Hamlet’s Fateful Moral Choices

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The play Hamlet by William Shakespeare depicts the tragic story of a young man named Hamlet who is faced with the moral choice of avenging his father’s death. Despite initially choosing to carry out his father’s wishes by killing Claudius, Hamlet’s inconsistencies and choices lead to multiple tragedies, including the deaths of Polonius and Rosencrantz and Guildenstern. Hamlet also shows no loyalty or respect towards Ophelia, leading to her death and ultimately his own. However, in his final moments, Hamlet forgives Laertes and chooses to name Fortinbras king, preventing further violence in Denmark and redeeming his character.

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    William Shakespeare once said that “action is eloquence”. Hamlet finds it easy to make a choice to avenge his father’s death, but is unable to execute this choice. Hamlet’s choices and inconsistencies in carrying them out is what will lead to multiple tragedies and ultimately, his redemption.

    Hamlet arrives home from school to find that his father has been murdered and his mother is remarried to her brother-in-law.  The ghostly image of King Hamlet beseeches the young Hamlet to avenge his death. Hamlet’s first moral choice is to carry out his father’s wishes by killing Claudius and allowing Gertrude to remain unpunished.  This choice leads to several deaths, including the accidental killing of Polonius, and the execution of Rosencrantz and Guildenstern.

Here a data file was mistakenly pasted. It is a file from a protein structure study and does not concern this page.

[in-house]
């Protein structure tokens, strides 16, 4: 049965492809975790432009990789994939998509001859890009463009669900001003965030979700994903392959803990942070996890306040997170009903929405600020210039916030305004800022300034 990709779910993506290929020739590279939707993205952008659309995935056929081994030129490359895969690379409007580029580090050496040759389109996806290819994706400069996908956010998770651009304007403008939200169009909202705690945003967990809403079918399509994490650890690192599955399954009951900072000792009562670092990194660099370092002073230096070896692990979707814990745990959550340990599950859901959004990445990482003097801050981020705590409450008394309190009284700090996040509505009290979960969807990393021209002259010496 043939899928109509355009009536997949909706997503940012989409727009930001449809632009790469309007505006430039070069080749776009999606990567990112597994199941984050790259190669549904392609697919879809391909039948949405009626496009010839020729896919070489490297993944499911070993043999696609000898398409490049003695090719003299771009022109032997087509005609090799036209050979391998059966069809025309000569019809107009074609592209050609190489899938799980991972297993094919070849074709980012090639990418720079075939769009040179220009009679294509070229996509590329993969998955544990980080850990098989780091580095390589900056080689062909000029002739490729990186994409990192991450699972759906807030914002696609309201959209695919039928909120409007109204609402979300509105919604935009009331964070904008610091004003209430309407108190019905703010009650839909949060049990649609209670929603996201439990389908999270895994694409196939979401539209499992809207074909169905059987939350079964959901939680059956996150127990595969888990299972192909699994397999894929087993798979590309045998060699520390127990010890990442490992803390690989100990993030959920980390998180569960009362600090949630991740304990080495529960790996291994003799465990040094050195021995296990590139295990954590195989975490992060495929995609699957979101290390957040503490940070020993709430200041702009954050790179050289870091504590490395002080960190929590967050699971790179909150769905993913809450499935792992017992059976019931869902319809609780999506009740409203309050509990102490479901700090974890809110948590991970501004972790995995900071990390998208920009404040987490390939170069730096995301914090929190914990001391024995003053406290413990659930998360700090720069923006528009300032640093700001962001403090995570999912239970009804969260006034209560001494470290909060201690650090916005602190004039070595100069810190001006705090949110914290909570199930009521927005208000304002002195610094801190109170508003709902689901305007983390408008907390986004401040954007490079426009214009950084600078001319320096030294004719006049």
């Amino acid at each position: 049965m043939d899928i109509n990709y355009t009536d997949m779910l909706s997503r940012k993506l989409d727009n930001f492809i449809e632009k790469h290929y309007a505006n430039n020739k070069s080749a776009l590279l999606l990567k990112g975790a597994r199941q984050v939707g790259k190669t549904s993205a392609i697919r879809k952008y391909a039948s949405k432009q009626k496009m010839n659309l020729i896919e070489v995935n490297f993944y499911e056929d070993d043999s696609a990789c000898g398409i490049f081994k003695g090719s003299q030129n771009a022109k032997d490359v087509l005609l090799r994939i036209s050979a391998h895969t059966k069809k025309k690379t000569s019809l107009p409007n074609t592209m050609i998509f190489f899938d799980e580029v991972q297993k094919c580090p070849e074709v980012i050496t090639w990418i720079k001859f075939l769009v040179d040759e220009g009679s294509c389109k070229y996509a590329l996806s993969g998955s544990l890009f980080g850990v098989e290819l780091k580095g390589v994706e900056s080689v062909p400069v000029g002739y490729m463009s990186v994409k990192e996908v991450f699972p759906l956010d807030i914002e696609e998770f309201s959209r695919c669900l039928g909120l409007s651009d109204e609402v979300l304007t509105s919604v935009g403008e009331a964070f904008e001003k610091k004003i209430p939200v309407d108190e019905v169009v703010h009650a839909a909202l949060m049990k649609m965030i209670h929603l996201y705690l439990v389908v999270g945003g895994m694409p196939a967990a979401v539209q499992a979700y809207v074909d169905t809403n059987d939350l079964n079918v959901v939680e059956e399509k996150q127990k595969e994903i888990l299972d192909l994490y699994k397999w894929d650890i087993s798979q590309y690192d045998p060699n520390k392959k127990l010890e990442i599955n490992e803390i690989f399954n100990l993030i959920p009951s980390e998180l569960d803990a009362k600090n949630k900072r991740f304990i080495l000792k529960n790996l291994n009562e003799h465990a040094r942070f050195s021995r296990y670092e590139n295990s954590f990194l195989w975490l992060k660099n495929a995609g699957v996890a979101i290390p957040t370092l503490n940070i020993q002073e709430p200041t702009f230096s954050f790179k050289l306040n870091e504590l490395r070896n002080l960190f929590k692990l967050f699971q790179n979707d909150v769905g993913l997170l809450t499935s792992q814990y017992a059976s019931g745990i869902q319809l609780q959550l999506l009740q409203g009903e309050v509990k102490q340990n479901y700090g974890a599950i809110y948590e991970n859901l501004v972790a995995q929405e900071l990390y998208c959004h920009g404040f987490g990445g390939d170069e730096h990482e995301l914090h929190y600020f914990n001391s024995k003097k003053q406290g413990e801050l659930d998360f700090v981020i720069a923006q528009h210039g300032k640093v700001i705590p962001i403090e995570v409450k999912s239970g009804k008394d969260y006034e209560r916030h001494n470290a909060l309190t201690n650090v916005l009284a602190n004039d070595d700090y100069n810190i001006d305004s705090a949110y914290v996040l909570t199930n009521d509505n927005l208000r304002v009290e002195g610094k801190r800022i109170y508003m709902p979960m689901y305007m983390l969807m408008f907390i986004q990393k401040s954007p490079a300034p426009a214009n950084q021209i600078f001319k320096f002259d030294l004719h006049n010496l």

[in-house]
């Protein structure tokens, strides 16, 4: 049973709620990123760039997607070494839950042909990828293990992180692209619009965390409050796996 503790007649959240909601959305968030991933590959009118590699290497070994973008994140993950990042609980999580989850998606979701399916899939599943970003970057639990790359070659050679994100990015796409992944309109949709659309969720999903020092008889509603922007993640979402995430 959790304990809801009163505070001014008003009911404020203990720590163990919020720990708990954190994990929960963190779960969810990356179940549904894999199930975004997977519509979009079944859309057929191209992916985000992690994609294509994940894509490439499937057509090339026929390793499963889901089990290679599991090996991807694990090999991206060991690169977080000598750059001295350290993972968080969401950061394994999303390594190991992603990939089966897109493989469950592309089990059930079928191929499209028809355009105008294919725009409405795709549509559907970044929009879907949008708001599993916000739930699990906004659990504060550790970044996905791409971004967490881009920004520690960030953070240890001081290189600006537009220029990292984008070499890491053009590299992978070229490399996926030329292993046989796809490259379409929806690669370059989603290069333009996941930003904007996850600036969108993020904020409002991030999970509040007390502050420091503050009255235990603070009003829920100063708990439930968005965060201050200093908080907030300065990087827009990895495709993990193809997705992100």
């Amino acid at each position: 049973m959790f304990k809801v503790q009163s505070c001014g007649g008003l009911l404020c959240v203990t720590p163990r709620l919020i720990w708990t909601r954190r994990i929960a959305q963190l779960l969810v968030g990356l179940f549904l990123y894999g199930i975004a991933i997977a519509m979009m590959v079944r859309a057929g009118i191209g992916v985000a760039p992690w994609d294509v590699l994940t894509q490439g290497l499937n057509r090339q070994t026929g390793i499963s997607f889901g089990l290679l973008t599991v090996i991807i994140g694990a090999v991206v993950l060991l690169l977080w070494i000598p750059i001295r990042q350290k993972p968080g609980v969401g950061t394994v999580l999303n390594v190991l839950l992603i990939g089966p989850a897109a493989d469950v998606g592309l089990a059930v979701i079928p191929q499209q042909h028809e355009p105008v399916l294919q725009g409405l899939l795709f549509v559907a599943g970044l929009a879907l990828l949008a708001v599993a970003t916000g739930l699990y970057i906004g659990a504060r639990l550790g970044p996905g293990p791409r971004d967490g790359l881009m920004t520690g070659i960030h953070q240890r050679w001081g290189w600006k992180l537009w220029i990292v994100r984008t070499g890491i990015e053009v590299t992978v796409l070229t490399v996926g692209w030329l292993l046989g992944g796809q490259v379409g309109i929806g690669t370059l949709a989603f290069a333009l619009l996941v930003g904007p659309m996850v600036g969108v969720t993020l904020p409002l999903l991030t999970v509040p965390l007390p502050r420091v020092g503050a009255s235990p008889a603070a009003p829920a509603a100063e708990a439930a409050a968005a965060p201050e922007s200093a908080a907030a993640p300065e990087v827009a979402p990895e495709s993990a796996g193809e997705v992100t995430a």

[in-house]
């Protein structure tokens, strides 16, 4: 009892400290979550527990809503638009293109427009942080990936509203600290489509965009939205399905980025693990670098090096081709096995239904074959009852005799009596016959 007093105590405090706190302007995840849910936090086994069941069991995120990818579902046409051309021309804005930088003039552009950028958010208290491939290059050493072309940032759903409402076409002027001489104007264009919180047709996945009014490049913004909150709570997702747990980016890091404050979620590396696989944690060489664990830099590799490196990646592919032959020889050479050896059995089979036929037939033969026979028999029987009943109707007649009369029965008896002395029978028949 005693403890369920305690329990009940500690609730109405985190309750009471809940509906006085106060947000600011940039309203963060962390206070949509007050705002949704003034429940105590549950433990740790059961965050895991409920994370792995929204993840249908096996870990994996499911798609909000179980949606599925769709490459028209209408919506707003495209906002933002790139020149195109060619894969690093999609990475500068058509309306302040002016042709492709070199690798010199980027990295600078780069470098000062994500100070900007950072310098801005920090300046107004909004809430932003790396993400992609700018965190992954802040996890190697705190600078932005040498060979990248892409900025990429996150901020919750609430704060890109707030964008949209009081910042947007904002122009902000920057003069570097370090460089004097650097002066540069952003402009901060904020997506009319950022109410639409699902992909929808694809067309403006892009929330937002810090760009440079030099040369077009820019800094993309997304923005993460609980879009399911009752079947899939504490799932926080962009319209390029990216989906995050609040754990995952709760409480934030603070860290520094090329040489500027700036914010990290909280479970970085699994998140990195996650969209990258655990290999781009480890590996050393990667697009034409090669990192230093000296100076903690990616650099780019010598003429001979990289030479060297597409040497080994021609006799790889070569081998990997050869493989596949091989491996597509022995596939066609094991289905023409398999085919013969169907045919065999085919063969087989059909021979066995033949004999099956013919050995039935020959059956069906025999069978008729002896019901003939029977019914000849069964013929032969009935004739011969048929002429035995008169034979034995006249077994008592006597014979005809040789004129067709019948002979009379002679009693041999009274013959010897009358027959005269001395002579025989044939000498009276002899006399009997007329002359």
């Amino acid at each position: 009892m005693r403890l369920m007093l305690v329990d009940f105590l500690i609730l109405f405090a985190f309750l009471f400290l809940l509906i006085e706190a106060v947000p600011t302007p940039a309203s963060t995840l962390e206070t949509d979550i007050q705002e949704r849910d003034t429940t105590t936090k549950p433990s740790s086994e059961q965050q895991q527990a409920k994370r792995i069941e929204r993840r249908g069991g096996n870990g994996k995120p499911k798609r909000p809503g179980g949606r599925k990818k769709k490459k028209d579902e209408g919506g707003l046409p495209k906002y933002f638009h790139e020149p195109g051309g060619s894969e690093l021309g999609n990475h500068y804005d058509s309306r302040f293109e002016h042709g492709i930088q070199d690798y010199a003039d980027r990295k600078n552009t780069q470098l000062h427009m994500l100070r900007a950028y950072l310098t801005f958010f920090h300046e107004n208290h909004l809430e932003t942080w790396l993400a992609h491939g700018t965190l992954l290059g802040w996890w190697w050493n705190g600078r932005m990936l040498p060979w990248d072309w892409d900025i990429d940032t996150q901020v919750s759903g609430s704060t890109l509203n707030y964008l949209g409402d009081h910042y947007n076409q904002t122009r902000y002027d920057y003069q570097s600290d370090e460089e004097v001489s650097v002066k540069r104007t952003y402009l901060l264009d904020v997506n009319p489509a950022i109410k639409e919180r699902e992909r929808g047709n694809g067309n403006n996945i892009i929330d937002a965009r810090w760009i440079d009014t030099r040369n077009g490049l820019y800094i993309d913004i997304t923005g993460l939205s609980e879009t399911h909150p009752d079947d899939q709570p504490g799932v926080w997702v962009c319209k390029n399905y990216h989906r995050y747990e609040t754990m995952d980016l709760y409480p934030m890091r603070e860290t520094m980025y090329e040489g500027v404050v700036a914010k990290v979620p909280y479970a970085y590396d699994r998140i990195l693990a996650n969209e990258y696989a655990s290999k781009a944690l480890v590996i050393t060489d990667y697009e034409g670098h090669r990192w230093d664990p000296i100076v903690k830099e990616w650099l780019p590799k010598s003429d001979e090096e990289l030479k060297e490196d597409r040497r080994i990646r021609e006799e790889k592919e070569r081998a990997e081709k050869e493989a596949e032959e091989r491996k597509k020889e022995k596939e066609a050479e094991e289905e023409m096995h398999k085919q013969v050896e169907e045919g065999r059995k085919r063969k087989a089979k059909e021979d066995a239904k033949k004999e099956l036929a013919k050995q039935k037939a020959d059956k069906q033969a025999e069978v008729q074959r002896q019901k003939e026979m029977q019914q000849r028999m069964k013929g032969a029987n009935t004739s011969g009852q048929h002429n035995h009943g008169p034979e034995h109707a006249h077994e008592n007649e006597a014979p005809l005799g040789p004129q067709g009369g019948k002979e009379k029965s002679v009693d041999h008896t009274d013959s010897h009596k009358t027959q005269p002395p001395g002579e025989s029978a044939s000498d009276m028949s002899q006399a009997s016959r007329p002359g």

Hamlet’s next fateful choice is that of showing no loyalty or respect to Ophelia. Like many of Shakespeare’s characters, Hamlet is only given two options in his relations with women: they represent the innocent virgin or an evil whore. Hamlet treats Ophelia like a whore and expects her to remain loyal to him, though he is aware that he can never marry her and his association with her will surely ruin her own chances for a good marriage. When he tests Ophelia over the whereabouts of her father and she fails him, Hamlet chooses to turn his back on her completely, thus leading to her death and ultimately, his own.

    As the play comes to an end, Hamlet’s last two choices redeem his character. As he and Laertes lay dying, each forgives the other in order to ensure their entrance to Heaven.

Upon realizing that Fortinbras has defeated the Poles and has arrived in Denmark, Hamlet chooses to name him king before he dies. This action will prevent further violence in Denmark.

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Hamlet’s Fateful Moral Choices. (2016, Aug 01). Retrieved from


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